Why working your butt off is the best
and only way to train
by Si Hing Arthur Boyer
Admit it. You’re guilty of it just as much as I am. Or at least, we were at some point. Guilty? Of what? I’ll tell you what. Of finding the secret behind it all…that “special ingredient,” that secret formula that’s been hidden from you. The one that if you just find as soon as possible, you’ll be on your way to achieving all your goals. This secret could’ve taken any form for you: a particular program, a new diet, a certain piece of equipment—and if you got your hands on it, you were in!
Not to shoot down any of your hopes and dreams, but I’m here to tell you why “secret formulas” are, for the most part, baloney. Now this simple fact may be true of just about anything you think of. After all, is there truly a secret ingredient for living life, for being happy, for getting rich? For simplicity’s sake, and for the context of this article, I’m going to keep this topic within the realm of—I don’t know—let’s say fitness. That’s happens to be my current area of study.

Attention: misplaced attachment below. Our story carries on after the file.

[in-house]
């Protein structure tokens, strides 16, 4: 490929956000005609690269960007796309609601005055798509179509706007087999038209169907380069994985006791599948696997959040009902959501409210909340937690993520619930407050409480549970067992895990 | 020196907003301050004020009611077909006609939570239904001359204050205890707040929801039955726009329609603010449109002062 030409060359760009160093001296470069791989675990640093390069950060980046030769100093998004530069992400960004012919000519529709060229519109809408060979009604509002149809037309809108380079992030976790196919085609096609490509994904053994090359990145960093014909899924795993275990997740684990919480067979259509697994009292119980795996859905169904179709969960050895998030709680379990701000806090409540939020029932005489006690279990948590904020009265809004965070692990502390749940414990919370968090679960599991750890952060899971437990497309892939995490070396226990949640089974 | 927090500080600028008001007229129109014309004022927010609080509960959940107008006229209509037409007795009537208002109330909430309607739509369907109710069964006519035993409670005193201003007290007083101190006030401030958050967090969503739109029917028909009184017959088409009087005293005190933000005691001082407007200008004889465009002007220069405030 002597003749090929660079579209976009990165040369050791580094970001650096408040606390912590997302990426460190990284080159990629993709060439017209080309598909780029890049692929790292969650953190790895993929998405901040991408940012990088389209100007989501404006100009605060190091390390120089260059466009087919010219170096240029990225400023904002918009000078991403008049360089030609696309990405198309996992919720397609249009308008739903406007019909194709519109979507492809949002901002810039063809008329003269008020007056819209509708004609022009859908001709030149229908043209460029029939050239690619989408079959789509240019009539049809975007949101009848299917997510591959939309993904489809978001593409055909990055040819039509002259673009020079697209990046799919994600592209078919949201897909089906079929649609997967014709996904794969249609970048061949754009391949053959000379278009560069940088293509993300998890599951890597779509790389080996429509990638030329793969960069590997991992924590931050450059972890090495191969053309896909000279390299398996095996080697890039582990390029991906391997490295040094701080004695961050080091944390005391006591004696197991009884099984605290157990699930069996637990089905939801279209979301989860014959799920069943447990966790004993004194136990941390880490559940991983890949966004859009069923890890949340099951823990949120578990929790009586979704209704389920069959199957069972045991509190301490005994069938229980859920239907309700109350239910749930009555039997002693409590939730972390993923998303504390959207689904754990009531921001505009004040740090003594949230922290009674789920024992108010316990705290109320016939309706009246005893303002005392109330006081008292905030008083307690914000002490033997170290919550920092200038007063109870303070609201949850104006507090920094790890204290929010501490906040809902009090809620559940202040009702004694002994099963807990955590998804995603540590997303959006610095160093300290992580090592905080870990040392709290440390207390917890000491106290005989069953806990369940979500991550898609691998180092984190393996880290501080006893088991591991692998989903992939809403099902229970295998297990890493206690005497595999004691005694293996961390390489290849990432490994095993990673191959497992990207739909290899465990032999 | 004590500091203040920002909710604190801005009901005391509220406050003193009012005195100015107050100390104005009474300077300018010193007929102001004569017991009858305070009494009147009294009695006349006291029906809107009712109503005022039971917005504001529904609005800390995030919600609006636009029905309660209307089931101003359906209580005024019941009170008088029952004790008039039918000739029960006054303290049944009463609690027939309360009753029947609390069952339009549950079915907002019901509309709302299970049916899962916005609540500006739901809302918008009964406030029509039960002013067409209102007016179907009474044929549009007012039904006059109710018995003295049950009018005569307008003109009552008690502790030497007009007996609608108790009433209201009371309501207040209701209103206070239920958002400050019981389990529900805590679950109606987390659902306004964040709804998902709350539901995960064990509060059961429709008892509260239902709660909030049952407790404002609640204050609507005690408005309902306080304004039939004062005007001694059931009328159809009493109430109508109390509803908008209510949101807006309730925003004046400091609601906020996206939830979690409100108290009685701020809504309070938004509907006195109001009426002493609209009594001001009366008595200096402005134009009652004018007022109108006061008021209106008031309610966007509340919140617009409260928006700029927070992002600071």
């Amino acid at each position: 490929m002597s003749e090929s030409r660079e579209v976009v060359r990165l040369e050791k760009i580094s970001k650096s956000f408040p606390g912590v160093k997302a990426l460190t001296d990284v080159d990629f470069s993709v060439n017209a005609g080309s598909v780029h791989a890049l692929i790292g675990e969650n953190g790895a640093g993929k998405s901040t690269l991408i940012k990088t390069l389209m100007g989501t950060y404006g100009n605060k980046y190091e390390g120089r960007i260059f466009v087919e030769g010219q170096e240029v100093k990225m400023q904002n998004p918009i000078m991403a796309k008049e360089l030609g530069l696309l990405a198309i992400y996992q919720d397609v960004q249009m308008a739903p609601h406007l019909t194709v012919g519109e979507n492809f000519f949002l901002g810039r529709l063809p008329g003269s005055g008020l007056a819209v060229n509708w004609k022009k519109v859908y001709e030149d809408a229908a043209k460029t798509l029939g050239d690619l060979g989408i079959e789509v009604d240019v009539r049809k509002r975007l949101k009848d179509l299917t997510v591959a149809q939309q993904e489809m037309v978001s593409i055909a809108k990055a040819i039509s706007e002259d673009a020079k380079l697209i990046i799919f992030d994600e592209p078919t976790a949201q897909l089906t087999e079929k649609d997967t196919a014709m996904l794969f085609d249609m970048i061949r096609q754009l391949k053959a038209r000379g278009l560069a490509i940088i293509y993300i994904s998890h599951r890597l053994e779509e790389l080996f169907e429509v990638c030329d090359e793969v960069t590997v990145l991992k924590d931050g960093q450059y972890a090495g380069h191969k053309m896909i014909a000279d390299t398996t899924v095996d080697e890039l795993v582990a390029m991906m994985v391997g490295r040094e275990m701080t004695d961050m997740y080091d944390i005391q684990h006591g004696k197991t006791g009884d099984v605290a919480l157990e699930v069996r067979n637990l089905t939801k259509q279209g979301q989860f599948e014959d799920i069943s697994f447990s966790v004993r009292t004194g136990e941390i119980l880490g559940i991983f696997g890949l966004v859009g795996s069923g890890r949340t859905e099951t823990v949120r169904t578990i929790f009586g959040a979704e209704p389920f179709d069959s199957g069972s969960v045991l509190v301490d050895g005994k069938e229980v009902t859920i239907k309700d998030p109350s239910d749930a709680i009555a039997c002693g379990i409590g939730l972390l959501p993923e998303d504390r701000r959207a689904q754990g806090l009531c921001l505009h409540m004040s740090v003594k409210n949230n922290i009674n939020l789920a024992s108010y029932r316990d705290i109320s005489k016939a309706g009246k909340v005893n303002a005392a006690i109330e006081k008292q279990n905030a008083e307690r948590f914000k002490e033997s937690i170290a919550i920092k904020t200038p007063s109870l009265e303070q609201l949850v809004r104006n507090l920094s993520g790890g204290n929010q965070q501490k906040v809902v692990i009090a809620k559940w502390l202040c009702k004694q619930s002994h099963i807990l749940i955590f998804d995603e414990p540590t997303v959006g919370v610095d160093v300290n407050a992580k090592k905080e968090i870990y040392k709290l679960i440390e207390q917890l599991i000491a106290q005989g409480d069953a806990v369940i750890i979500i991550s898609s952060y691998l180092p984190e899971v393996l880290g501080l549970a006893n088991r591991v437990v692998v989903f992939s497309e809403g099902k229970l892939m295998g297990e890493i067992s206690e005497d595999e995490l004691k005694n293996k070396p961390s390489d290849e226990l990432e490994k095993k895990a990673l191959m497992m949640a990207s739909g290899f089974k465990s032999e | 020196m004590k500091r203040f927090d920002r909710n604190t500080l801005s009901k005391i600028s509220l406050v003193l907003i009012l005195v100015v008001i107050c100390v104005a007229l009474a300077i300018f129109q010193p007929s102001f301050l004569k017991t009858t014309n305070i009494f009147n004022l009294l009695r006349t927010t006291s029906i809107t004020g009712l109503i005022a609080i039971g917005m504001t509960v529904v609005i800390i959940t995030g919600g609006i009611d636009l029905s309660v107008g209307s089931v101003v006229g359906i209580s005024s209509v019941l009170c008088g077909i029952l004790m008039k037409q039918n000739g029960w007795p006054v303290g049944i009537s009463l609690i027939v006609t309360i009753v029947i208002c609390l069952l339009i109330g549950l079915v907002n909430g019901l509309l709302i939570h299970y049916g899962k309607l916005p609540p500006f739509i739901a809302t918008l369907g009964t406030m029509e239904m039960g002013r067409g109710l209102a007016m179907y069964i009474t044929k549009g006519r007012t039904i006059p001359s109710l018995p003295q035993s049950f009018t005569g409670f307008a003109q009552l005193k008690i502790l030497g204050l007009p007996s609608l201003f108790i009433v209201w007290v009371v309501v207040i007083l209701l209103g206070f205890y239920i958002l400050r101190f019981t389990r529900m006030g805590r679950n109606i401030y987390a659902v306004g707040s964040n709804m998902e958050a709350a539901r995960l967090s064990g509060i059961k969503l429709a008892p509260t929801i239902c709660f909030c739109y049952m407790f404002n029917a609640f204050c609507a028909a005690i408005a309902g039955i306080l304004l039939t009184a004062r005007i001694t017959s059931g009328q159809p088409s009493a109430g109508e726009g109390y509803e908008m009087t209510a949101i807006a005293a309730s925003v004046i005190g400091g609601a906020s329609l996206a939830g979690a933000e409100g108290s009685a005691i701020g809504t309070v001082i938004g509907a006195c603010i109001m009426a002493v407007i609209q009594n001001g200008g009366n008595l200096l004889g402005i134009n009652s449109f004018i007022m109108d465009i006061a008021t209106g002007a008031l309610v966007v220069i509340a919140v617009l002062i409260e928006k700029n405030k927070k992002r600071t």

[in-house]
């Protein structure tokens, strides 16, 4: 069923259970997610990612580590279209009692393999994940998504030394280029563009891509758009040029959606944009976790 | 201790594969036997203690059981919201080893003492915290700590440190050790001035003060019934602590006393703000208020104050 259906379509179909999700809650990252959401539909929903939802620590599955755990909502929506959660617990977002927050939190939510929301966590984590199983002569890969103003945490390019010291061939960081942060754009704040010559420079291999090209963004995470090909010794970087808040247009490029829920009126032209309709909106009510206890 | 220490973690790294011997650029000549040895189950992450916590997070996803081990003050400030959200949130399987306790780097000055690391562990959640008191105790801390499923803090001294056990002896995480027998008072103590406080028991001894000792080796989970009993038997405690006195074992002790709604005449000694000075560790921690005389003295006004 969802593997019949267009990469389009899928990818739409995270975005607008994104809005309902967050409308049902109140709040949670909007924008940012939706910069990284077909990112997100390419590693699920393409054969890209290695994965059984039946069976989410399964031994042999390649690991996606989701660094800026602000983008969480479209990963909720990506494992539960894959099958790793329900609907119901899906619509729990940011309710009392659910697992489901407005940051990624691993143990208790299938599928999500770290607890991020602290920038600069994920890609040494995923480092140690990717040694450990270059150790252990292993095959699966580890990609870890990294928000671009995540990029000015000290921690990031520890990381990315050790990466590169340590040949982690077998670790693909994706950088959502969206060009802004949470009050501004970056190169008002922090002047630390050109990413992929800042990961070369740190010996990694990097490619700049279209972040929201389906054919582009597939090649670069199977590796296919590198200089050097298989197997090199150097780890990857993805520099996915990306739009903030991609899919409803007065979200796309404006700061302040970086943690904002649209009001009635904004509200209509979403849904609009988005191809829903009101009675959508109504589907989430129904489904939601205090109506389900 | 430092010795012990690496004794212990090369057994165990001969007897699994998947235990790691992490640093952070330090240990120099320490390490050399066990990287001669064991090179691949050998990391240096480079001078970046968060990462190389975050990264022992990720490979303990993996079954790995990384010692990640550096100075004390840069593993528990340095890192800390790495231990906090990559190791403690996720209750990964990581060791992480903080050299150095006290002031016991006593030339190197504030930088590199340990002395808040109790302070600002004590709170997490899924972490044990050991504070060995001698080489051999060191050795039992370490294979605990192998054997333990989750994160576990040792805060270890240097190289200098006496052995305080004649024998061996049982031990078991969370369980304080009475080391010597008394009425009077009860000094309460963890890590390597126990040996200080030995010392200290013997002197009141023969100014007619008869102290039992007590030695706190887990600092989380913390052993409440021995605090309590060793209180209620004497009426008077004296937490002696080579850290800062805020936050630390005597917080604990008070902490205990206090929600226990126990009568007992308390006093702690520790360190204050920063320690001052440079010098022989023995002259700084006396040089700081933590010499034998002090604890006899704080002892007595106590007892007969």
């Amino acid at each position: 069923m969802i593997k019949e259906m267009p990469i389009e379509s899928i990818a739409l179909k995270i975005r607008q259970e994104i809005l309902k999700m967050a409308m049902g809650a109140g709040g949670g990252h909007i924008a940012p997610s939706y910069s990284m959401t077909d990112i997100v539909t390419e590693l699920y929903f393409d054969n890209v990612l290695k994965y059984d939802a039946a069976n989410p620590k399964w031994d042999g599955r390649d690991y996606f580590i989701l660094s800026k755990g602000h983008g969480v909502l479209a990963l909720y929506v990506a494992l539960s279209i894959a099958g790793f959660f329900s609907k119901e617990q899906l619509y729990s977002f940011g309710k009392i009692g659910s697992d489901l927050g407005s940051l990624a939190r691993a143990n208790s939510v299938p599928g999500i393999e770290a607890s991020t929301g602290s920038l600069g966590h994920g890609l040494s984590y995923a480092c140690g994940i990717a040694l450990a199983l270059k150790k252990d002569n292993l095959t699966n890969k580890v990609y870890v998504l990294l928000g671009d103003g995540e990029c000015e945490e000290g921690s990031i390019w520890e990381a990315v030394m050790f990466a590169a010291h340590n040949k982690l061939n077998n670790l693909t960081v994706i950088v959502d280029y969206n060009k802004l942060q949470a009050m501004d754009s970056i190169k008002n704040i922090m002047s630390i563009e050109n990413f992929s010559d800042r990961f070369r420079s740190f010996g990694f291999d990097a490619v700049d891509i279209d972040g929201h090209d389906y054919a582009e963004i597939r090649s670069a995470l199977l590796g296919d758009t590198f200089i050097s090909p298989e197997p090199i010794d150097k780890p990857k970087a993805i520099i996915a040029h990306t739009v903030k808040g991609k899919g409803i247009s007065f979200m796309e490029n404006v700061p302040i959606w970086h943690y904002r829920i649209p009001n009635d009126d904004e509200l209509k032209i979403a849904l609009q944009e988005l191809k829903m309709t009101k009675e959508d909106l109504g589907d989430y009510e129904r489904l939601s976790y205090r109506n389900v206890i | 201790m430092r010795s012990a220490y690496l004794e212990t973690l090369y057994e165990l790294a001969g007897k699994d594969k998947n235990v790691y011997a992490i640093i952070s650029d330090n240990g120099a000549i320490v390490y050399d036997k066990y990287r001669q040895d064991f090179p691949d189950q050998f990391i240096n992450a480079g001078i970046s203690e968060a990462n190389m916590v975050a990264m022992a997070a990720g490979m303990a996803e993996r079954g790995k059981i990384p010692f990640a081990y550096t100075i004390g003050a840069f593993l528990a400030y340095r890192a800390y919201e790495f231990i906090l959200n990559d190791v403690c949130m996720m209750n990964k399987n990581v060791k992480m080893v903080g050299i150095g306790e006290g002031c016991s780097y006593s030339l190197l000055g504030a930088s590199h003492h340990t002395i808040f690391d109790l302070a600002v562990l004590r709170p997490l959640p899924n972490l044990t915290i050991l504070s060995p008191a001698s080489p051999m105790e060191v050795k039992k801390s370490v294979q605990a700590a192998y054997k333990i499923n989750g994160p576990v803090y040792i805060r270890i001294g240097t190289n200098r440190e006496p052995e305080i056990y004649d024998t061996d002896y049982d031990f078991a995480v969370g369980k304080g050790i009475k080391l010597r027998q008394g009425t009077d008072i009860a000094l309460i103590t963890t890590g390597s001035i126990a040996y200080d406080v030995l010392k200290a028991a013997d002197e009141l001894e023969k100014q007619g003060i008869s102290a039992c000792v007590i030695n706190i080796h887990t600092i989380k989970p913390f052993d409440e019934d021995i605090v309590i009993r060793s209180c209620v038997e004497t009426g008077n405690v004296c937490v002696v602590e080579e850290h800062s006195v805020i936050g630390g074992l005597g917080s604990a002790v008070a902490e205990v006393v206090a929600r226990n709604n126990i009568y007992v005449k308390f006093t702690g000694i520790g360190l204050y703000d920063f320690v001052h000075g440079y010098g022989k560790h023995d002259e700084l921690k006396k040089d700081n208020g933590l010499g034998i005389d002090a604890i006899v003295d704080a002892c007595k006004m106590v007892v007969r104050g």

Secret formulas are a cheat; they’re a means to find an easier way, or the “best” way of doing something. They’re a cheat because, as is usually the case, they’re a means to some kind of shortcut. Secret formulas are the excuse for people to not have to work hard. An excuse NOT to put in the effort which their particular goal should deserve. Well, in the world of exercise I can tell you for certain that there is no such thing as a shortcut to true fitness and excellent results.
Let’s talk about workouts. There are a lot of people who spend their time watching infomercials or scanning through books and magazines in a sad attempt to find that perfect workout that would get them “absolutely ripped!” in only 6 weeks. Likewise, I’m sure there are brilliant minds out there who spend hours upon hours trying to create that perfect workout. And sure, great products inevitably result from hours upon hours of work. If you commit a certain amount of devotion to anything you’re going to get something out of it.
That’s exactly the point. Hard work. It is like Gung Fu (Kung Fu), the meaning of which is something like a great skill achieved through hard work. Gung Fu is not merely a style of martial art, it is that. You can have Gung Fu in anything that you practice diligently. Chefs have Gung Fu in cooking. An artist can have Gung Fu in drawing or painting or creating poetry. There is no shortcut to obtaining Gung Fu. Any self-respecting and knowledgeable master would tell you the same thing.
The same is true of physical fitness. Returning to the subject of that perfect workout, let me tell you that there is no such thing. Even if there was, there is one thing you must remember: in the words of Lou Schuler, author of The New Rules of Lifting: “Everything works. Nothing works forever.”